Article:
What you will be impressed by is the strength of the interior thinking, the detailing of the voices sorting out their confusion.
We were both English-speaking ex-patriots living in Istanbul, and John Ash’s poetry spoke eloquently to that shared experience.
L. M. Brown knows there are certain questions in life that we just never get the answers to. Or dare to ask.
Alan Rosen’s book thoughtfully illuminates the perilous calendrical devotion of Jews during the Holocaust, seeing it as a form of resistance.
José Luis Trueba Lara’s anti-popularist history is the truest kind of people’s history.
Audiences knew (or at least thought they knew) something was up, and that something was what made these performers unique.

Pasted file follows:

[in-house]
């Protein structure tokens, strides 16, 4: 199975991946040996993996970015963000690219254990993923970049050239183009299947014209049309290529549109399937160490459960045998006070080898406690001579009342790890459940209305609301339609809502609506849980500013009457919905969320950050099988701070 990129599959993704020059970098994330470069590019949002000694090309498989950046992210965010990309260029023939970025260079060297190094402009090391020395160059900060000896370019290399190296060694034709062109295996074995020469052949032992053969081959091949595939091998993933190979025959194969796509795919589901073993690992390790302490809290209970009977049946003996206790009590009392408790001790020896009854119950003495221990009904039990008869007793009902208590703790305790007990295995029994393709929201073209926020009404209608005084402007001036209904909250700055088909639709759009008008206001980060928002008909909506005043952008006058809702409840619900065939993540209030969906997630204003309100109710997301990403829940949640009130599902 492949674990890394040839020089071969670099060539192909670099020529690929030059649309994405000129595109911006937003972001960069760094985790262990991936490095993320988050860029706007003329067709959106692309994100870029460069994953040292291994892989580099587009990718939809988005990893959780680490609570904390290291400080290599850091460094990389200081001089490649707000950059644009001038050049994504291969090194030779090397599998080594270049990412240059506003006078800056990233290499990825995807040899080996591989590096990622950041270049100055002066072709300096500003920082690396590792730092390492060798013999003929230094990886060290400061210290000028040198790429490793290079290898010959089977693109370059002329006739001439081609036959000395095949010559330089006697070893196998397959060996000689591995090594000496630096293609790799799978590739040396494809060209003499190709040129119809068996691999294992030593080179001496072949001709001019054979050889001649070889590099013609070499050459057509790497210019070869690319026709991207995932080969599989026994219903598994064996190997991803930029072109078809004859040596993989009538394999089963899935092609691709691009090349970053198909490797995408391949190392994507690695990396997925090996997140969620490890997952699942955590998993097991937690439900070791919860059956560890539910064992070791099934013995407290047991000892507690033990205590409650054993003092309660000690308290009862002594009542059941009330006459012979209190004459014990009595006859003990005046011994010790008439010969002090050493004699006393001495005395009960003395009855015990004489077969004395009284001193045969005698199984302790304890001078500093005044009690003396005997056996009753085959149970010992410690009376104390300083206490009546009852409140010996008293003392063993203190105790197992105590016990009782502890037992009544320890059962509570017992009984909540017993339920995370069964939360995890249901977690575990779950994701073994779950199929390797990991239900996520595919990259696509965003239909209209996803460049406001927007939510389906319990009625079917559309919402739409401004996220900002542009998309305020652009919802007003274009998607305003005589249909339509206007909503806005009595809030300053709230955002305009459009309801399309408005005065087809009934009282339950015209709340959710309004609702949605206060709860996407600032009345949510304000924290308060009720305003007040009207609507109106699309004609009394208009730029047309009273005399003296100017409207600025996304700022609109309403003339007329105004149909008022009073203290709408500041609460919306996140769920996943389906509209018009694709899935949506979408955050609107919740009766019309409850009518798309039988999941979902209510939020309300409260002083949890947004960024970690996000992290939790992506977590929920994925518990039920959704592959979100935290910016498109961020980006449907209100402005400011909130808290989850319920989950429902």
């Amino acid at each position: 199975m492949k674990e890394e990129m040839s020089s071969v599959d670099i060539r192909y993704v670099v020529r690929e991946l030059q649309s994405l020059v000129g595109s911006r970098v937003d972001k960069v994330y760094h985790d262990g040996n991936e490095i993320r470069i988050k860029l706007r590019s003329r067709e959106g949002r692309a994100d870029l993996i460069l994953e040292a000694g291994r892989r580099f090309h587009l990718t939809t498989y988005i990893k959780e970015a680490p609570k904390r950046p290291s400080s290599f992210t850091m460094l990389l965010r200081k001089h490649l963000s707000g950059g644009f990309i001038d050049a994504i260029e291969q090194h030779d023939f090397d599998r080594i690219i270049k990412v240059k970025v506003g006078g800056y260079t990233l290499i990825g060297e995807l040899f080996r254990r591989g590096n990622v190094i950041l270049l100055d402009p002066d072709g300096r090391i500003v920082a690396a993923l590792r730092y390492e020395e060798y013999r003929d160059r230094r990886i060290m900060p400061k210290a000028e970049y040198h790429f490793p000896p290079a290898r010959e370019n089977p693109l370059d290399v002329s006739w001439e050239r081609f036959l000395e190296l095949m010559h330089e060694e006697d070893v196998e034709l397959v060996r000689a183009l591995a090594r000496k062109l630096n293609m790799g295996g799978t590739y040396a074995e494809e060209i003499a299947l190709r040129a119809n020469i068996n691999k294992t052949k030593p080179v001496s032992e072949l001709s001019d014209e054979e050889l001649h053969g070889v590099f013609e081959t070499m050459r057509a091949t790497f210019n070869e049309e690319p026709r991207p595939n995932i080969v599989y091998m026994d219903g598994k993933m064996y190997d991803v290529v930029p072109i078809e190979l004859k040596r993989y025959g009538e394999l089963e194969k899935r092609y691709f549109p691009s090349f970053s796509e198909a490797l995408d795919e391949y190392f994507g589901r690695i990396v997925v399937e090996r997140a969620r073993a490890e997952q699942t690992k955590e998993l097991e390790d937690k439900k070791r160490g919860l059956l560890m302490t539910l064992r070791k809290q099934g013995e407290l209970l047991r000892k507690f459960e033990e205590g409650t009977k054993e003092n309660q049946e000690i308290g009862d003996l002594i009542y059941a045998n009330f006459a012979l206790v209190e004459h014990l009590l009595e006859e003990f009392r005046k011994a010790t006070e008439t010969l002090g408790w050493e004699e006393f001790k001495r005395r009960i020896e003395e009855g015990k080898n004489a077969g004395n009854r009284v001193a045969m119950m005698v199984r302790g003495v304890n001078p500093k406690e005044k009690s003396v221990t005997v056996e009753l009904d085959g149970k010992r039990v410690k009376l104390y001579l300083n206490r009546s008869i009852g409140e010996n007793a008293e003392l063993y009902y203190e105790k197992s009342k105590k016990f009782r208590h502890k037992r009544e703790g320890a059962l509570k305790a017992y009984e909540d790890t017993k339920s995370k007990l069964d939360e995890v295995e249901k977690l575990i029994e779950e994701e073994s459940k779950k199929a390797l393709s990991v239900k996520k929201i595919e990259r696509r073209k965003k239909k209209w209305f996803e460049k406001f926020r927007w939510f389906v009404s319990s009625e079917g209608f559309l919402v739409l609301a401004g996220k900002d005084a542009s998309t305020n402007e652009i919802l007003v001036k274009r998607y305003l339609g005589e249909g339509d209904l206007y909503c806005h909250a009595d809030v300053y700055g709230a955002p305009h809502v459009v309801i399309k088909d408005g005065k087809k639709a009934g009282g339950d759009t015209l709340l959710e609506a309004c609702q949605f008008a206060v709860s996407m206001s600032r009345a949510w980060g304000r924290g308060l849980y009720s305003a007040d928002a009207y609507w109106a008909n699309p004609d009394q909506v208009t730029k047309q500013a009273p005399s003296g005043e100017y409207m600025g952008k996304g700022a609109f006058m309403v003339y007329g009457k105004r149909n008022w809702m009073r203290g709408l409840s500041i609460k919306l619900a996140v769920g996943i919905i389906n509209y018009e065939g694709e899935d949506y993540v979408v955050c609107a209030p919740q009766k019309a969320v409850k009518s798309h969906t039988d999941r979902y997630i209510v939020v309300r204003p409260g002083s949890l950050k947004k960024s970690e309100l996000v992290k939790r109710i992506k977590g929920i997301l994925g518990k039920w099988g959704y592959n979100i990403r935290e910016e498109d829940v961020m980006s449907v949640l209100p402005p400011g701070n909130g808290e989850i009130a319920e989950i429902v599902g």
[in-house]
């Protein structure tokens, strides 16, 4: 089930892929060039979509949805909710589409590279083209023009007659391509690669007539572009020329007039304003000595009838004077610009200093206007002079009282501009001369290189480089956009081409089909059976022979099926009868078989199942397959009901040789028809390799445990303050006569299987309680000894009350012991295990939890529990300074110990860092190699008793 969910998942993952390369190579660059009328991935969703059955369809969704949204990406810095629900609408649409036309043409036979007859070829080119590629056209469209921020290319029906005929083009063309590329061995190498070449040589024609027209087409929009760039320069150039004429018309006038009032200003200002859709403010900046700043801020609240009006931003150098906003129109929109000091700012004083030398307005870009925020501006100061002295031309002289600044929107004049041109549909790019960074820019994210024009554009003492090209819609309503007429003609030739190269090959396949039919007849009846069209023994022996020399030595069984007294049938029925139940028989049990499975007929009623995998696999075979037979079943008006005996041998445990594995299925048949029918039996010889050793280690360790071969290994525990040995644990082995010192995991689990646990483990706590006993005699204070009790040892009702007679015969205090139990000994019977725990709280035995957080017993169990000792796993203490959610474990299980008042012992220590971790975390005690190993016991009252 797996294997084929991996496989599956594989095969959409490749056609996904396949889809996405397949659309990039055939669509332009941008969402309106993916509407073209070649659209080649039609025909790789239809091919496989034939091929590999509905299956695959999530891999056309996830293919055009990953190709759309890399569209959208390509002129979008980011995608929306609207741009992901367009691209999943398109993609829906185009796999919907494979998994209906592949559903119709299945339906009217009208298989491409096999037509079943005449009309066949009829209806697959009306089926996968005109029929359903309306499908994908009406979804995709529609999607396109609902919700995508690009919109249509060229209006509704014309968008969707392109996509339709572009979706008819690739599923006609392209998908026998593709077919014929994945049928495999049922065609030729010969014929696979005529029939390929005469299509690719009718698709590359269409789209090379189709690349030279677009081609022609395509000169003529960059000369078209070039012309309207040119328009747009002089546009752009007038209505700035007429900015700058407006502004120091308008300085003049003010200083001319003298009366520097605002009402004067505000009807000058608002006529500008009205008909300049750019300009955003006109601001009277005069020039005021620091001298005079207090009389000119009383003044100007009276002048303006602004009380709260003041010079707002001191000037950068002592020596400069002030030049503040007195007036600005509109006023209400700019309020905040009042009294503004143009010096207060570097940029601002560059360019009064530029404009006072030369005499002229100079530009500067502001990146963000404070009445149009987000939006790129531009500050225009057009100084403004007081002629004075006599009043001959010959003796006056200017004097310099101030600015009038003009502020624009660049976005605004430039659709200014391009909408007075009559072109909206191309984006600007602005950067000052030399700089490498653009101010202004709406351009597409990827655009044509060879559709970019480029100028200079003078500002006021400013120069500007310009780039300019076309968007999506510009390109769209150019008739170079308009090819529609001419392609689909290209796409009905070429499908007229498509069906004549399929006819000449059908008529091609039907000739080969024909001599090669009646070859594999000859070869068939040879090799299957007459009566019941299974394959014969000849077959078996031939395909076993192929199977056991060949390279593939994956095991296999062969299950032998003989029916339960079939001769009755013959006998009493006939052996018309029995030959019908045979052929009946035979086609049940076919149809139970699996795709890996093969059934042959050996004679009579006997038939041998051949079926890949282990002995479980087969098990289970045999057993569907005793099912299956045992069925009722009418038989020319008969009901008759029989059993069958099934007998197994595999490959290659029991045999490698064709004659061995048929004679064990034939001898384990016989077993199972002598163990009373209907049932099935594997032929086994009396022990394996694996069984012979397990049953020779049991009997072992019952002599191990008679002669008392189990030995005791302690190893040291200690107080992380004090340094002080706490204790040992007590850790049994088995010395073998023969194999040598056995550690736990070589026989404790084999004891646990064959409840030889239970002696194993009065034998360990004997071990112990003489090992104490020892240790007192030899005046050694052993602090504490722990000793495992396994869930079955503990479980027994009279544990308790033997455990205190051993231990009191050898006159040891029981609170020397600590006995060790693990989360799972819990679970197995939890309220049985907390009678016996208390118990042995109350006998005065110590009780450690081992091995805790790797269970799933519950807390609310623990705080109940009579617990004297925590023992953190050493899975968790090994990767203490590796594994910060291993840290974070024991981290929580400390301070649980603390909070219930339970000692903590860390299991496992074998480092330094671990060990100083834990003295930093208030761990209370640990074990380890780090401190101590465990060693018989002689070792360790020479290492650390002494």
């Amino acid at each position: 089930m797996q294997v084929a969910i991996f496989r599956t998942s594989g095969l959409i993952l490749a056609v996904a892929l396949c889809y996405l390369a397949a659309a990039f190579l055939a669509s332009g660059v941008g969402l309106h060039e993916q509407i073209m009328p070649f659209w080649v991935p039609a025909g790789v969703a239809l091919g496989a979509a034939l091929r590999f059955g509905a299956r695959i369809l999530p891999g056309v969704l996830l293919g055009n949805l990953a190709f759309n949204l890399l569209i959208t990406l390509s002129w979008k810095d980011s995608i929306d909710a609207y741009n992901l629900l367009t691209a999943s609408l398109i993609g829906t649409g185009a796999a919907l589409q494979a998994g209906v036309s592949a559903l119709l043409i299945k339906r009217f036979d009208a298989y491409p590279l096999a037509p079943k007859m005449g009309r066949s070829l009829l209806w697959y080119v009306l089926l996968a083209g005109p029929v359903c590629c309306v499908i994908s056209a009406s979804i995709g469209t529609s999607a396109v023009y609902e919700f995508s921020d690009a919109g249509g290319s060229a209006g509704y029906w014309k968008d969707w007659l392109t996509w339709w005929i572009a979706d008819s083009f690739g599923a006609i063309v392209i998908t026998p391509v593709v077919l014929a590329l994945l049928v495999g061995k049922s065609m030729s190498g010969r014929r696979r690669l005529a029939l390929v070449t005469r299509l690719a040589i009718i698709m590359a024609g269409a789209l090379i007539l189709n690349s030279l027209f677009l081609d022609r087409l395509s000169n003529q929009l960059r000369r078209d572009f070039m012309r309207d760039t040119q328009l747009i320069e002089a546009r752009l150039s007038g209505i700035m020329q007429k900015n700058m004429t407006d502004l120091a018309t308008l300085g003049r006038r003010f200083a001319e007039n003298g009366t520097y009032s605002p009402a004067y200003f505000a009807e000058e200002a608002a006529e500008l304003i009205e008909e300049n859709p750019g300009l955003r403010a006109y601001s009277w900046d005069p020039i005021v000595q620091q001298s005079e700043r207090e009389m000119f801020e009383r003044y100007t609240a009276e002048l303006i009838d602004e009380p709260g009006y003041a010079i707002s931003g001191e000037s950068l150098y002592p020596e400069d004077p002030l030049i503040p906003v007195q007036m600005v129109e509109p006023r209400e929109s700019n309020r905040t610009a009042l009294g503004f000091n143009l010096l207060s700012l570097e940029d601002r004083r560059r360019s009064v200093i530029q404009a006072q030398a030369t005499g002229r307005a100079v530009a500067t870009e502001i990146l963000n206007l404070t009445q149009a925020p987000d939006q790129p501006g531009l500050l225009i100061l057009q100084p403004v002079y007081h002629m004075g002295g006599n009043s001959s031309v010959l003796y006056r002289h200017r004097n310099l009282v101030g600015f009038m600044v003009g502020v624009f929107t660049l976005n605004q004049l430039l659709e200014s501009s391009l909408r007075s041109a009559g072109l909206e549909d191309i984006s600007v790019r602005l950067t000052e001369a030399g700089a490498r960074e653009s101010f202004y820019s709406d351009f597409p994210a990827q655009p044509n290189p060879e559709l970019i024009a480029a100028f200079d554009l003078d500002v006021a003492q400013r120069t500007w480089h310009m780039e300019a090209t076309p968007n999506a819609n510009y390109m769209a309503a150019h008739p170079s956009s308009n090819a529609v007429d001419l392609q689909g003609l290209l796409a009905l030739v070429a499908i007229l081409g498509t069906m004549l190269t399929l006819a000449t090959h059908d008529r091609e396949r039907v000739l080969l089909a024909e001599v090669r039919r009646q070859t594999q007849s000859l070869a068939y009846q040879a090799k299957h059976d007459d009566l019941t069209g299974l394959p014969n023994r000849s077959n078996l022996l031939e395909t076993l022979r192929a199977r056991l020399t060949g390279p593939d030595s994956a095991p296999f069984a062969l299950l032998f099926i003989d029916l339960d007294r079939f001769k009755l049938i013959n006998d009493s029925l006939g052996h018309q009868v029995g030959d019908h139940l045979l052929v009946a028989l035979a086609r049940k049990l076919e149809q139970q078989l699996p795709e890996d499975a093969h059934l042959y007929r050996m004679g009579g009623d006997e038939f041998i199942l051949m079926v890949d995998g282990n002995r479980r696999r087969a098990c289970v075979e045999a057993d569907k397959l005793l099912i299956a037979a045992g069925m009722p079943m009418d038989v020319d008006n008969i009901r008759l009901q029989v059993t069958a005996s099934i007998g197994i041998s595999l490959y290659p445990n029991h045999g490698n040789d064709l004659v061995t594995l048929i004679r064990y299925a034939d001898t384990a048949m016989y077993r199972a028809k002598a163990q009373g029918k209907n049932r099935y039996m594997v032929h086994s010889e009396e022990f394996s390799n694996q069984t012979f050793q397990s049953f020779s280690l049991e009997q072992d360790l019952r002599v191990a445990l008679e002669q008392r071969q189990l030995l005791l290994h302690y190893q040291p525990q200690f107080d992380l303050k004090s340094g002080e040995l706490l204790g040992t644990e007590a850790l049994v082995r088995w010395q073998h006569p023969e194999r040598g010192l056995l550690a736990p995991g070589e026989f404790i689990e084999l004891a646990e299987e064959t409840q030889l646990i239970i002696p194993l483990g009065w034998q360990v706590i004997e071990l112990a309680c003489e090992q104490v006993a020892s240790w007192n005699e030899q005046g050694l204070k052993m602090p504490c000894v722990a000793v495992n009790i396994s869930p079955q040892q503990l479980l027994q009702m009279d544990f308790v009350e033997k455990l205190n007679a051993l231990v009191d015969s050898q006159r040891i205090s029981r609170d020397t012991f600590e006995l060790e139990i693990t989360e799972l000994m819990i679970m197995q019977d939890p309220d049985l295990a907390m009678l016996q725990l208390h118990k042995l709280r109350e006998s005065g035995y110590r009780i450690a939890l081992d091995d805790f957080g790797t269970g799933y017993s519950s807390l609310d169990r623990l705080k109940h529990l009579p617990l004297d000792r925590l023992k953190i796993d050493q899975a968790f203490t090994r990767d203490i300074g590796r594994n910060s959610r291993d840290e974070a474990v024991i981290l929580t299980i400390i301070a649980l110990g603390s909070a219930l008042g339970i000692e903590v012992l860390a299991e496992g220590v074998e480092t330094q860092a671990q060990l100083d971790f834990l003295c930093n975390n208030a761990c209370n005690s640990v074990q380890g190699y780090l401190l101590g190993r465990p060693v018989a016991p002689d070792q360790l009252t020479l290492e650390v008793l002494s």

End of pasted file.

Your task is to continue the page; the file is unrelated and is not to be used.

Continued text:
If this collection has one failing, it is its attempt to make Flannery O’Connor into something she was not: “woke.”
It’s Walker Percy’s subversive strategy to stick us with a decided non-hero and have us gradually appreciate his non-participatory status.
Peter Keough has edited a useful, insightful, and delightful new collection of short essays that explore films that appeal to adults who seek childlike glee or awe at the movies.
If you have not read John Berger, by the end of this biography you’re likely to feel an urgent need to pick up one of his books.